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A few quick tips to help you avoid conifer confusion
Coniferous evergreens are a natural choice in northern gardens for several reasons. They are the main component of the sub-boreal forest that surrounds our small patches of cultivated ground, and can visually tie the two areas together, giving our gardens a sense of regional “place,” of belonging in the larger landscape.
The other, and perhaps better, reason for planting them is that they come in a thousand shades of green that provide that all-important winter interest to the snow-blanketed land four months of the year.
You’d think it would be easy to pick out a few nice evergreens for the backyard, given that there are four (or five or six, depending on where you live) native genera of coniferous evergreens.
The problem becomes apparent when you go out into the woods to dig yourself up a sweet little spruce or fir, and then look up. All of our native trees get huge – pine or spruce, true fir or Douglas fir, these are trees that can hit 30 m (100 ft.) and overwhelm a yard.
There are also dozens of species of non-native conifers that can grow just as big, although these are more likely than our native species to be found as named cultivars in the garden centre.
There are any number of dwarf, contorted and weeping forms available, to suit every taste and space. These are all cute when they are little, but the cautious gardener (which I am not) will take into account the natural shape of these nursery-grown plants as well as their ultimate size.
Those perfect pyramids may be the result of pruning rather than nature, the graceful spirals developed by an experienced hand, and I don’t even want to talk about those cedars butchered into unnatural shapes that the average homeowner will never be able to maintain.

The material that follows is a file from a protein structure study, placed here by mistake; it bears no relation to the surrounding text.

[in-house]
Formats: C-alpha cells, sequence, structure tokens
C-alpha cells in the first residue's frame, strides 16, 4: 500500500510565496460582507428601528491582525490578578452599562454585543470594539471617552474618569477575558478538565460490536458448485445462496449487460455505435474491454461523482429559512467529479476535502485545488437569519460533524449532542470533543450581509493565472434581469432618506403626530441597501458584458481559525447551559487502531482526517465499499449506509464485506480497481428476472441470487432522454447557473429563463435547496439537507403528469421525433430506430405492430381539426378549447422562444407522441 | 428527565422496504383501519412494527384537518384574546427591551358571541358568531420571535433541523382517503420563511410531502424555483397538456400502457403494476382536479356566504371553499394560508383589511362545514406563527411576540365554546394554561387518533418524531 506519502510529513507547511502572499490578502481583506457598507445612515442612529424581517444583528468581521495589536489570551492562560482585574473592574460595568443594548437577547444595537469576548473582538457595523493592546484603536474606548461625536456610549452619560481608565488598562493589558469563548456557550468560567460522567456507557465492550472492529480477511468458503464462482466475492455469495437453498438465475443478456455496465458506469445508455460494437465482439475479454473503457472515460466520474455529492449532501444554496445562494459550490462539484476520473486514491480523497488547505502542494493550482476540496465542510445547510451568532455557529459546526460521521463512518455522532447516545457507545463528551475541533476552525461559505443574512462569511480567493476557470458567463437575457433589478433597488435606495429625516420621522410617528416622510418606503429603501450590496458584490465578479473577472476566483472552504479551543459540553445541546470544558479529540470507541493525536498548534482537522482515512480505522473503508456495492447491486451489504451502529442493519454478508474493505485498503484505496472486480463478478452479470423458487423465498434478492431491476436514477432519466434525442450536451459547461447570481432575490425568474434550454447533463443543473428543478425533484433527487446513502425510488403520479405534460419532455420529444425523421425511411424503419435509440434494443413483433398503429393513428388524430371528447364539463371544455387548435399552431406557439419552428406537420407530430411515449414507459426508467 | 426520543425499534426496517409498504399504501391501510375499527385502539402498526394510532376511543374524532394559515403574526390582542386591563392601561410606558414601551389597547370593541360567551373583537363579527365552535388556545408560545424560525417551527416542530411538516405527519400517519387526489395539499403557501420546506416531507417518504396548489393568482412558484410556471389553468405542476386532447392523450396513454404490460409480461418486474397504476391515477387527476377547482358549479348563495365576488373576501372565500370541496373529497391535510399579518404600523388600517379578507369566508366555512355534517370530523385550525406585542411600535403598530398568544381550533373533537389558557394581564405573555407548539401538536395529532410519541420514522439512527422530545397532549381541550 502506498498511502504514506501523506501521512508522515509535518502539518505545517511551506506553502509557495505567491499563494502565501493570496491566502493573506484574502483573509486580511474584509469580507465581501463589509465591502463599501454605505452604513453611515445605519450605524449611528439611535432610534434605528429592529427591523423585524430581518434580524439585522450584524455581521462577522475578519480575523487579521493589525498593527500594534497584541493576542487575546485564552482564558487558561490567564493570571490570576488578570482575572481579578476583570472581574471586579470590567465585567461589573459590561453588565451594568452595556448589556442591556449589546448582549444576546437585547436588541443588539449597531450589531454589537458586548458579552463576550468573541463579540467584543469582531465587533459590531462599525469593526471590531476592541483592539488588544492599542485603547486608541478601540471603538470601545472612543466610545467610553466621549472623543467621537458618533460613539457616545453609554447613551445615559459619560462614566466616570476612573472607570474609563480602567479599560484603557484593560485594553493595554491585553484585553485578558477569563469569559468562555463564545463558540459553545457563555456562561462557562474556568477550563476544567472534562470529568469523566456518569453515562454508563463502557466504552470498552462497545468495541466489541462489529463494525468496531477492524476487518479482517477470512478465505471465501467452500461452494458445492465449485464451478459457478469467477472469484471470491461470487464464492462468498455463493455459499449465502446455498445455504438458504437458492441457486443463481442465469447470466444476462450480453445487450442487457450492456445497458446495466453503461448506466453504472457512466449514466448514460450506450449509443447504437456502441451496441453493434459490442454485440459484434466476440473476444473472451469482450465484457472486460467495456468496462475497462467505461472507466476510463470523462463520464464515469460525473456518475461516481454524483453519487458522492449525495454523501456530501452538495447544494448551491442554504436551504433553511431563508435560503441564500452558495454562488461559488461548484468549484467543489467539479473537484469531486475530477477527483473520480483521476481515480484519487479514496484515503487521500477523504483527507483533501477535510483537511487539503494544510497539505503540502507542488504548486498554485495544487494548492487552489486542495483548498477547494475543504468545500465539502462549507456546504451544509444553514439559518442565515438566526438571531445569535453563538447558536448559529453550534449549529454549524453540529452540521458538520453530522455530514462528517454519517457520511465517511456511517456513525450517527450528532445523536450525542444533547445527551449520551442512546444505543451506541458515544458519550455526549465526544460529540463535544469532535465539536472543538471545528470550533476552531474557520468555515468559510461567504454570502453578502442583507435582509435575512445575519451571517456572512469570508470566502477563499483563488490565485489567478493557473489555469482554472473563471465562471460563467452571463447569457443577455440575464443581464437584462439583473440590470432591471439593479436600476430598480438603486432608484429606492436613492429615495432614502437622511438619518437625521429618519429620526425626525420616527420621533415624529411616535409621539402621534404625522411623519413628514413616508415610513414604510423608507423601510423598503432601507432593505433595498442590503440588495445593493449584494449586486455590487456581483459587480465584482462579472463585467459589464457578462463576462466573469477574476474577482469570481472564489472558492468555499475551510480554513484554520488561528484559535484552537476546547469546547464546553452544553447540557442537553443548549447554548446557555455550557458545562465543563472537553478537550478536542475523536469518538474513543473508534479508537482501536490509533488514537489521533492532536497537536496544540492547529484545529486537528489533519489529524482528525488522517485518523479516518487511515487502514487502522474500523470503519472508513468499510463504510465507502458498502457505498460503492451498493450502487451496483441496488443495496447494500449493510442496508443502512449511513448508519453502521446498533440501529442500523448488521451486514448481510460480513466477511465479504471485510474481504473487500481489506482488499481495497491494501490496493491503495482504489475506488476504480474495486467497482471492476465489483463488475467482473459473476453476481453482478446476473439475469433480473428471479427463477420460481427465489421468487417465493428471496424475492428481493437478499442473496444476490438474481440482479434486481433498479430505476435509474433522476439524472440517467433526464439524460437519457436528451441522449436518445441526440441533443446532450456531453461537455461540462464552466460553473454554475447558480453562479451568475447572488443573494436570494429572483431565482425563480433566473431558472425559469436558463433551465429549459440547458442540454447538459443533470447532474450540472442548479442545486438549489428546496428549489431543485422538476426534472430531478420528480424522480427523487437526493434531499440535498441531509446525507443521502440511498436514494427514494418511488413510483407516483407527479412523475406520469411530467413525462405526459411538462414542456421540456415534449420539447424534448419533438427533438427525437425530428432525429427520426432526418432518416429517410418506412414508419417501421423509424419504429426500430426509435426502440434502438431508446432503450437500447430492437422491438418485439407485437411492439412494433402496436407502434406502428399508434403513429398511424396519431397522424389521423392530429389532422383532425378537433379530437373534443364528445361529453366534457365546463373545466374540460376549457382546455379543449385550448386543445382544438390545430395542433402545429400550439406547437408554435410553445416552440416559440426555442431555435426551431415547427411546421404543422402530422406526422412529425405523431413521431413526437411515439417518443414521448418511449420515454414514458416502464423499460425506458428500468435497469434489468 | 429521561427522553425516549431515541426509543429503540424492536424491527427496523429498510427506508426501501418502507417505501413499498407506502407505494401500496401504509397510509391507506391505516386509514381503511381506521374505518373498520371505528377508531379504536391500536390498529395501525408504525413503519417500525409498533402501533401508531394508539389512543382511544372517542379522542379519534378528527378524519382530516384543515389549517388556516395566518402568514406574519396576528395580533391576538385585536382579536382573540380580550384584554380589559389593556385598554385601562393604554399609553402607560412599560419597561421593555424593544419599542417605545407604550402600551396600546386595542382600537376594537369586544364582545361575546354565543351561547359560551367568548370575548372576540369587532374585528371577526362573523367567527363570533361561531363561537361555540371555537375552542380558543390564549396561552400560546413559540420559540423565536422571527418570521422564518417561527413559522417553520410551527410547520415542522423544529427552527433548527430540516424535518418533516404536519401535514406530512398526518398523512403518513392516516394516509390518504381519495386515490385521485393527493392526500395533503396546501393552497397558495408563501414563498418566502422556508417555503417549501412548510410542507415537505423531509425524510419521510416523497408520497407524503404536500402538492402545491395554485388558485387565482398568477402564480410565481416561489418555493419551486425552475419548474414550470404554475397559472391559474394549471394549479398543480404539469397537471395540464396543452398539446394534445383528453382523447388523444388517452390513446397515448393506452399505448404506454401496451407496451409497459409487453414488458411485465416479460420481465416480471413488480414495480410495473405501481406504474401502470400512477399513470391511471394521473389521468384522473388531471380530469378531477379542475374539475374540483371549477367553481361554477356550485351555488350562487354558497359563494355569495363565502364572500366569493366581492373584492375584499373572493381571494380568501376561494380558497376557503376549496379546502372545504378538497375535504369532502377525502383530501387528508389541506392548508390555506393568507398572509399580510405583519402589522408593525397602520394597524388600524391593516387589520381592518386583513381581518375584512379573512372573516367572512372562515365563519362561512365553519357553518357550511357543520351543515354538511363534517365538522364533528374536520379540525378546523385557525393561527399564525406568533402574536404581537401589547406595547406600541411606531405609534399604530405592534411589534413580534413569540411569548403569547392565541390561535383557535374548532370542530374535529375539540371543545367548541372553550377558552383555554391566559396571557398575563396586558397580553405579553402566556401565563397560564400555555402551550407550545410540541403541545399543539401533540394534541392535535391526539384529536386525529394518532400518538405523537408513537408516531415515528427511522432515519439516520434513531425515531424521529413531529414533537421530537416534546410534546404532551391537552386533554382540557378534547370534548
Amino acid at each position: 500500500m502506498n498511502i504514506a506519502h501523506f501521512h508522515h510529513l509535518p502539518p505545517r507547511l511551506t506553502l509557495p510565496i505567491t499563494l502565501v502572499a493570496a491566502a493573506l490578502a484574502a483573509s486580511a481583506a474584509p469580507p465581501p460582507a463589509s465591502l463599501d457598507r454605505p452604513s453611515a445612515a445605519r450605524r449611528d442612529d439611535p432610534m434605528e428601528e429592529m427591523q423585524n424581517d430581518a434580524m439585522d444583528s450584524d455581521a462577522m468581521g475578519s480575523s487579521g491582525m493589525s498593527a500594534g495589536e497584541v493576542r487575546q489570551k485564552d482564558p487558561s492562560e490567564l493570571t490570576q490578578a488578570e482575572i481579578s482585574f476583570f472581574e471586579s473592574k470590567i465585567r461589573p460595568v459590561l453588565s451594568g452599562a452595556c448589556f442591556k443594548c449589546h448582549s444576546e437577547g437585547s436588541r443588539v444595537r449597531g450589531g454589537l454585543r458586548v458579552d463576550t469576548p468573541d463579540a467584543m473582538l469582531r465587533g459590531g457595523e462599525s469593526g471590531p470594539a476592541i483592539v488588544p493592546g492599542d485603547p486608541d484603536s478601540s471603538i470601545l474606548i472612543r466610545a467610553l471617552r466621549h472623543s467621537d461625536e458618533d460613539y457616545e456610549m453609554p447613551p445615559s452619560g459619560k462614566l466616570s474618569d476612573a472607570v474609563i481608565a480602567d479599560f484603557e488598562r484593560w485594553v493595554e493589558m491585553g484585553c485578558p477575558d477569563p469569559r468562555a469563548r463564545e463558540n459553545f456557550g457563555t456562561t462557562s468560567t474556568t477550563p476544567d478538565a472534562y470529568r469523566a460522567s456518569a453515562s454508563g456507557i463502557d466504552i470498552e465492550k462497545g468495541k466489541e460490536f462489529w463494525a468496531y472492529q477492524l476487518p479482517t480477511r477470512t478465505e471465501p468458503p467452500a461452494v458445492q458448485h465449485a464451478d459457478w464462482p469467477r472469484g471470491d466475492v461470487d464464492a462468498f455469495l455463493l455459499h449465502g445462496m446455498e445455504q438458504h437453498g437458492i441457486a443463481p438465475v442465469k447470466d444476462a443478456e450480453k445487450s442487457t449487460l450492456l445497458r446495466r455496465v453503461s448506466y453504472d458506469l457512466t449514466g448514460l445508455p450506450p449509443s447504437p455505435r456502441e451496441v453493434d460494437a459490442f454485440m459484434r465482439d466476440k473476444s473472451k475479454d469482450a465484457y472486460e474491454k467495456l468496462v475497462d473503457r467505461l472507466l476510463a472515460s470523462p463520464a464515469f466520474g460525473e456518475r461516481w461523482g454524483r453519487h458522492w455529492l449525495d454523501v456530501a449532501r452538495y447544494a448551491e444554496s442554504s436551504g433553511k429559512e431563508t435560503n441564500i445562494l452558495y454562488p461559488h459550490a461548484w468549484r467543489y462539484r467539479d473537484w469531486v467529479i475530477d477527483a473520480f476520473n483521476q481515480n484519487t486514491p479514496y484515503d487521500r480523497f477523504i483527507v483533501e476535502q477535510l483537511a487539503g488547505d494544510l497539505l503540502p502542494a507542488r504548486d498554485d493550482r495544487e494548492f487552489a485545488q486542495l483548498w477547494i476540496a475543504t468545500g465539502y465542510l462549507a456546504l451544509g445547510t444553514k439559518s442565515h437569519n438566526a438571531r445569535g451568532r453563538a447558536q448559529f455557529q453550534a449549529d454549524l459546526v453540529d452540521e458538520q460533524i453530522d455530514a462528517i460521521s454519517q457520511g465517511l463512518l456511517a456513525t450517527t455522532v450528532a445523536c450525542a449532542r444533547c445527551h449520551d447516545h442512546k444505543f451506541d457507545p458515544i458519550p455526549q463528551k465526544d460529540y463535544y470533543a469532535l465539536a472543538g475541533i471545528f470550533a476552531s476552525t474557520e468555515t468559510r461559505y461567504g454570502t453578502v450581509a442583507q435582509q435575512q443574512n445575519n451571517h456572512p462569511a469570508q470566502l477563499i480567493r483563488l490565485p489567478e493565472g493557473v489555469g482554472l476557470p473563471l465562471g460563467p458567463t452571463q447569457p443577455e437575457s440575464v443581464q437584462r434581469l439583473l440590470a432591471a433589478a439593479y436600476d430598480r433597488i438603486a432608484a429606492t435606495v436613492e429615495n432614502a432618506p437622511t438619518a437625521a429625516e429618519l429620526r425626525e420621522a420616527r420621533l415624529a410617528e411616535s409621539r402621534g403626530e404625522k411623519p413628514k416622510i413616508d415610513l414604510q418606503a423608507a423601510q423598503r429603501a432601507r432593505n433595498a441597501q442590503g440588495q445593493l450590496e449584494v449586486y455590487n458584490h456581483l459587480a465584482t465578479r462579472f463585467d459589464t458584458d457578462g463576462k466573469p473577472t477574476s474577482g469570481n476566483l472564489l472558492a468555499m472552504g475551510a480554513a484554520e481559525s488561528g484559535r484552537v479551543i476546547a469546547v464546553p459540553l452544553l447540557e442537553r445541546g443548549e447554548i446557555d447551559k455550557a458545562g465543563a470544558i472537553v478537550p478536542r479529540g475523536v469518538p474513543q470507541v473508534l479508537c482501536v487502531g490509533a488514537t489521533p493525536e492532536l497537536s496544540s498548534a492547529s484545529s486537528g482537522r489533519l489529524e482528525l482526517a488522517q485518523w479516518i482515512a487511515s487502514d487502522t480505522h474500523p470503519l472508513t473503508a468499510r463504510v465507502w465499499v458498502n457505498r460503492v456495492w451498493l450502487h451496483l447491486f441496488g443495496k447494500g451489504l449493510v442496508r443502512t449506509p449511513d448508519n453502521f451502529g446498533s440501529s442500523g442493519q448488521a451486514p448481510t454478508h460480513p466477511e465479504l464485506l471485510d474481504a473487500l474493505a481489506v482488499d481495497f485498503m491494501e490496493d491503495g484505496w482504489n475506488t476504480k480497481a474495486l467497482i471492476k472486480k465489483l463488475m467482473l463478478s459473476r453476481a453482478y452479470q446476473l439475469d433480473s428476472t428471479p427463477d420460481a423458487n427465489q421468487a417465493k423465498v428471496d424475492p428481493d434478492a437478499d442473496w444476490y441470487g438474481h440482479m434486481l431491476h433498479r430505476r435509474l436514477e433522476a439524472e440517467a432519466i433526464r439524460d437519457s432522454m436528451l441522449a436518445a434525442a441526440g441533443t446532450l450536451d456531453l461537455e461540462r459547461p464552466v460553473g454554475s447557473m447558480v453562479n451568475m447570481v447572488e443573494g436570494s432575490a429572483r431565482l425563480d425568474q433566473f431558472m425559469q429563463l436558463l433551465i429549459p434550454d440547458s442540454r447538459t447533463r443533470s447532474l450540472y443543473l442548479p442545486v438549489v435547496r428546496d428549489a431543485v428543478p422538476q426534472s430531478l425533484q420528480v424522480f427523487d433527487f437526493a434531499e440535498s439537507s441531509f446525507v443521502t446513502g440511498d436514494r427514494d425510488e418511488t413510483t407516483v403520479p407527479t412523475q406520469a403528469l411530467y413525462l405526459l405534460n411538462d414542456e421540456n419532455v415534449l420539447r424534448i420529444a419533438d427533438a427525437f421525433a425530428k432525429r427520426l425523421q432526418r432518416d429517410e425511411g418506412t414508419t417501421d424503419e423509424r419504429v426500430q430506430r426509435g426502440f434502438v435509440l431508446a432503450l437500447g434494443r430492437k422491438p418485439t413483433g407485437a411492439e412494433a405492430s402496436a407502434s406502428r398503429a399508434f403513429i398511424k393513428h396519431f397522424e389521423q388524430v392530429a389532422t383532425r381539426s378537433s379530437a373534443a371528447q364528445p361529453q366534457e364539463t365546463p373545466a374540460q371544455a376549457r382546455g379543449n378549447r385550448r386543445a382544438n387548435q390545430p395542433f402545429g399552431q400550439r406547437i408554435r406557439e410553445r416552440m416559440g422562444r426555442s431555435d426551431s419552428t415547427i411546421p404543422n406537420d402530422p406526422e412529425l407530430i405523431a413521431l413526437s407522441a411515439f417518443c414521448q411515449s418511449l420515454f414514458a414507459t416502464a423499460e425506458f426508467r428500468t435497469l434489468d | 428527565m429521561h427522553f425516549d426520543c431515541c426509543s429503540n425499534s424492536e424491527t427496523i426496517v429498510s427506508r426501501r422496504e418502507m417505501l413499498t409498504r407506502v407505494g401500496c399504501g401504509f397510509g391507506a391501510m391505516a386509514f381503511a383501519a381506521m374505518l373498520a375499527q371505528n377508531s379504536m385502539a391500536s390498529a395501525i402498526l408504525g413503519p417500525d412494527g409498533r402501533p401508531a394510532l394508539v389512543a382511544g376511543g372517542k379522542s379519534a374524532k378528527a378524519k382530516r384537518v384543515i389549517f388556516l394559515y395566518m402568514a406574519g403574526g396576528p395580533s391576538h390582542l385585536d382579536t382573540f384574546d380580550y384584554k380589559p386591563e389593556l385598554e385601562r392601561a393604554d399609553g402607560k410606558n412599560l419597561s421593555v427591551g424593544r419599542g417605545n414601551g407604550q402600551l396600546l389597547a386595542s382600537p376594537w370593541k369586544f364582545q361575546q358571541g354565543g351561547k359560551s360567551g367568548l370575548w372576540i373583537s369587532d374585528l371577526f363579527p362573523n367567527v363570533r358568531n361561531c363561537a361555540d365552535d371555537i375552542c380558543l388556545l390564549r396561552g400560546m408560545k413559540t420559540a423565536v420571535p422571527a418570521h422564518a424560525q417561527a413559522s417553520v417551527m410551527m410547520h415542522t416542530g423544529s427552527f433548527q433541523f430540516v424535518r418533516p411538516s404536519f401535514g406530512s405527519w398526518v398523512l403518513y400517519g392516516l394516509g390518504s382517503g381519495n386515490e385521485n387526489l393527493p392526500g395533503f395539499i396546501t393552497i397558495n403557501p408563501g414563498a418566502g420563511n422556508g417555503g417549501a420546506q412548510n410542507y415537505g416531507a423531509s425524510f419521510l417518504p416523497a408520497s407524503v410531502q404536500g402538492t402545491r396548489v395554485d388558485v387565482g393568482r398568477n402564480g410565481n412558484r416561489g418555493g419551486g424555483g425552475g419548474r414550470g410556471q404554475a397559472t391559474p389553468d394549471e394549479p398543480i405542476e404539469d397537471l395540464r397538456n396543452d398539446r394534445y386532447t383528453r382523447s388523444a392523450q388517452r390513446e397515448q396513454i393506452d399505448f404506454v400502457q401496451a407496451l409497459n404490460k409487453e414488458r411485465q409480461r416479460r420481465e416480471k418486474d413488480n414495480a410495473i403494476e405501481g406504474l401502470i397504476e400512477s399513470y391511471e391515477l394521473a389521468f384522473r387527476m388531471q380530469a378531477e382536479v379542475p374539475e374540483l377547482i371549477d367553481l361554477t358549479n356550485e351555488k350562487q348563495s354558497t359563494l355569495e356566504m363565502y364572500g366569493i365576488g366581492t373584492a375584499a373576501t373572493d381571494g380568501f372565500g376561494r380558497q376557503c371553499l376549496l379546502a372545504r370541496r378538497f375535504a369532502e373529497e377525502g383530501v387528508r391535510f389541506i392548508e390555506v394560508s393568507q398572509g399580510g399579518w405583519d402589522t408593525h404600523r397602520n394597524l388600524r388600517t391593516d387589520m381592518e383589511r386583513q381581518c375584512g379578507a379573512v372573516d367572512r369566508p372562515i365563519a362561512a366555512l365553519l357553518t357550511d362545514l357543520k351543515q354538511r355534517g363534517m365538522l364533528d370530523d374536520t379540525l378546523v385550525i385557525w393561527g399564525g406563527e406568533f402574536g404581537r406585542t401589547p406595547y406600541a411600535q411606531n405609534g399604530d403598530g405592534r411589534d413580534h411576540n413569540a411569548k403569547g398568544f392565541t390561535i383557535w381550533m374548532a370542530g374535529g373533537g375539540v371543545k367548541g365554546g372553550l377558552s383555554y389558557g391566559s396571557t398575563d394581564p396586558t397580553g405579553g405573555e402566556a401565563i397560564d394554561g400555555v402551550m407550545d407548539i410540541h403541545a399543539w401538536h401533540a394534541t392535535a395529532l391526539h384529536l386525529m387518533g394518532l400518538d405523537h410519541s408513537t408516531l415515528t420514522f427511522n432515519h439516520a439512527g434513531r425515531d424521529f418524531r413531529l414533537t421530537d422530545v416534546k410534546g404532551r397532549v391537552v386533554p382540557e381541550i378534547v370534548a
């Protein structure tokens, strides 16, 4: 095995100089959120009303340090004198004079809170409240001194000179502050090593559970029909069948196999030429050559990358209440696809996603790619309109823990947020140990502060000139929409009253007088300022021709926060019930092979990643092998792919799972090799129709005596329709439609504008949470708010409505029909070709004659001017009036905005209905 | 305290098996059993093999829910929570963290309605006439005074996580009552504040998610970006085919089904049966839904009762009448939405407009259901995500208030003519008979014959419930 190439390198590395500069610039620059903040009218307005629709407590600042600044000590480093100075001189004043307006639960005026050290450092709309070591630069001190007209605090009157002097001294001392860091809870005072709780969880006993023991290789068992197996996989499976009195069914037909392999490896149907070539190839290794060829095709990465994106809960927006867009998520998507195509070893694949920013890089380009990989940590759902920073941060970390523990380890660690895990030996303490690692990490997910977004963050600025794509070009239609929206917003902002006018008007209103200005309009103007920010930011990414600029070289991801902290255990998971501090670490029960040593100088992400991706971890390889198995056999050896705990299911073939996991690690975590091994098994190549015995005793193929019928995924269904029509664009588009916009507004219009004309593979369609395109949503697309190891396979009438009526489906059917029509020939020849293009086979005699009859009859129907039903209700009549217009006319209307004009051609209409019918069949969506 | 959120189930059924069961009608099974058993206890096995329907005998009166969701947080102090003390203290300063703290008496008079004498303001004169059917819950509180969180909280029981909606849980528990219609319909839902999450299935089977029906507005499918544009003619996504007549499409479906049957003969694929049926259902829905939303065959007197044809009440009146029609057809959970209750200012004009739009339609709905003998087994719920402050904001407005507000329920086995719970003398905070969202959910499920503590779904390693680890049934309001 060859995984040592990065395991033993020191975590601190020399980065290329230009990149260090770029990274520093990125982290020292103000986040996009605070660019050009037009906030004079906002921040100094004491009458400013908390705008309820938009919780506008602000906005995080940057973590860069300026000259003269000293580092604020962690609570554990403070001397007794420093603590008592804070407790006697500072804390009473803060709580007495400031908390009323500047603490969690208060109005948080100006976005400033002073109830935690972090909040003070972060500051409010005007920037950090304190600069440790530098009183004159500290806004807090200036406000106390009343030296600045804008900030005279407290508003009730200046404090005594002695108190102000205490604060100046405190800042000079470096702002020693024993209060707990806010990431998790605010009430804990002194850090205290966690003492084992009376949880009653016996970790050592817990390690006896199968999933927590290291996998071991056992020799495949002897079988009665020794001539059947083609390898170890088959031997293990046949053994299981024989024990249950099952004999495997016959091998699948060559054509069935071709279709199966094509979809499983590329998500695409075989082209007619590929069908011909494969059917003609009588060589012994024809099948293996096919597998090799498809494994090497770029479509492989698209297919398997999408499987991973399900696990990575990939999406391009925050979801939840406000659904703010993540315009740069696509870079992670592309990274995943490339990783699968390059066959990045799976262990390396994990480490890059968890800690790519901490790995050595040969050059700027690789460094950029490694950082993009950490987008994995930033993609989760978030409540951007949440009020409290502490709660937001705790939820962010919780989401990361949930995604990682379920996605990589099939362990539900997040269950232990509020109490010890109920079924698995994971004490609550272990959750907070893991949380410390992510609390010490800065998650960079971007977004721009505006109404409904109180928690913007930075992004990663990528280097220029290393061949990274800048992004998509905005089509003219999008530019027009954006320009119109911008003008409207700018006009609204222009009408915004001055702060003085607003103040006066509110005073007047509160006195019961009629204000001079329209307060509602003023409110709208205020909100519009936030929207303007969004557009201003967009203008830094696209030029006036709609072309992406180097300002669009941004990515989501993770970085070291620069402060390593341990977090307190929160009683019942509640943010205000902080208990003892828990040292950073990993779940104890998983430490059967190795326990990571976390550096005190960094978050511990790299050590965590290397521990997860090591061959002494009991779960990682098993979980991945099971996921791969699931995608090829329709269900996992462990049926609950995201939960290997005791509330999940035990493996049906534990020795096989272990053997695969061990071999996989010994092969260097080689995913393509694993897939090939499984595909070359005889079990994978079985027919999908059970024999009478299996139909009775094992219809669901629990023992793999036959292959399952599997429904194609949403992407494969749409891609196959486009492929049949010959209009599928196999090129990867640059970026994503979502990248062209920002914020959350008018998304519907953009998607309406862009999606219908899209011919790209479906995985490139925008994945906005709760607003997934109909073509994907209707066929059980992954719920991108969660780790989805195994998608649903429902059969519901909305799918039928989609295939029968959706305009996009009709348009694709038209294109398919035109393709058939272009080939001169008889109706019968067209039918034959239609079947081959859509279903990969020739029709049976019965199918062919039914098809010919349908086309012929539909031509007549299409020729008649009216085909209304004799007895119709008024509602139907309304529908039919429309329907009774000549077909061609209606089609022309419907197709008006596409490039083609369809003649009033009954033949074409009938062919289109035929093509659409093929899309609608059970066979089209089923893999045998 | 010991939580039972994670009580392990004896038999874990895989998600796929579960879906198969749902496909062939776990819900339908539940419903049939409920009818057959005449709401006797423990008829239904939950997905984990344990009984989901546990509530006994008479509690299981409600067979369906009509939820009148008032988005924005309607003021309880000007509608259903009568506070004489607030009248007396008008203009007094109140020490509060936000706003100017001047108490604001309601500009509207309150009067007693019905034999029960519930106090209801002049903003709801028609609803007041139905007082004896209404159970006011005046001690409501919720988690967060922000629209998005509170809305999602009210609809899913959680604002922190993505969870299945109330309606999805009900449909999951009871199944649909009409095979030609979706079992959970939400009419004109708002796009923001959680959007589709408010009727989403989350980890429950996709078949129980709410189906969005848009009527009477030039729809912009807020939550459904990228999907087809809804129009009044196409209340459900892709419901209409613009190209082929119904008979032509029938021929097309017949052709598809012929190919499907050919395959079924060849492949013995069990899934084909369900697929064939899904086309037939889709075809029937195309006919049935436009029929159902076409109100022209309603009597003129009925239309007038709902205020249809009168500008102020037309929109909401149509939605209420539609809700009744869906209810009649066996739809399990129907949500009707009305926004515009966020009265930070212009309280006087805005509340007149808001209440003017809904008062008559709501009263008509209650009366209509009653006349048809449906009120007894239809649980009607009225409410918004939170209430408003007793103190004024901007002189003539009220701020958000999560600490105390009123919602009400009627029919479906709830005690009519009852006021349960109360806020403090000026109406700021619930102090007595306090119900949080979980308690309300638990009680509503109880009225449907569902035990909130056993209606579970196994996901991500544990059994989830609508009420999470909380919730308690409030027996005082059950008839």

If you’re not sure if the contours are natural or cultured, a quick look at the tips of the branches should tell you, if the sales staff can’t.
Ultimate size is the other factor, and the one that always seems to slide by me, resulting in many paths and a fence or two in my one-acre garden having disappeared underneath verdant growth.
Nest spruces billed at growing to 2.4 m (8 ft.) wide will surprise everybody by eventually doing just that, and cute young blue spruces can grow into monsters that eat sidewalks and block out all light to houses.
“Dwarf” and “compact” are relative – a dwarf version of a 30-m (100-ft.) tree may mature at 1.5 m (5 ft.) or 23 m (75 ft.).
The industry is moving towards a standard classification system to help buyers comprehend growth rates (see sidebar), but lacking sufficient information on the plant tag or at the garden centre, an educated guess can be made by measuring this year’s (or last year’s) growth.
Stem and foliage should be easy to distinguish from older growth, and it will give you a good indication of how the tree will grow. Conifers will grow roughly the same amount every year for the rest of their long lives.
A leggy pine that has put on a 45-cm (18-in.) leader in one year, or a nest spruce that has grown a scant furry inch, will continue that pattern of growth, given allowances for growing conditions. (Yes, I know, you could prune it faithfully every year – but will you?)
Asking only that they get the occasional watering and fertilizer while becoming established, evergreen conifers are amongst the lowest-maintenance plants available to northern gardeners. They need only enough room to grow into the four-season beauties that they can be.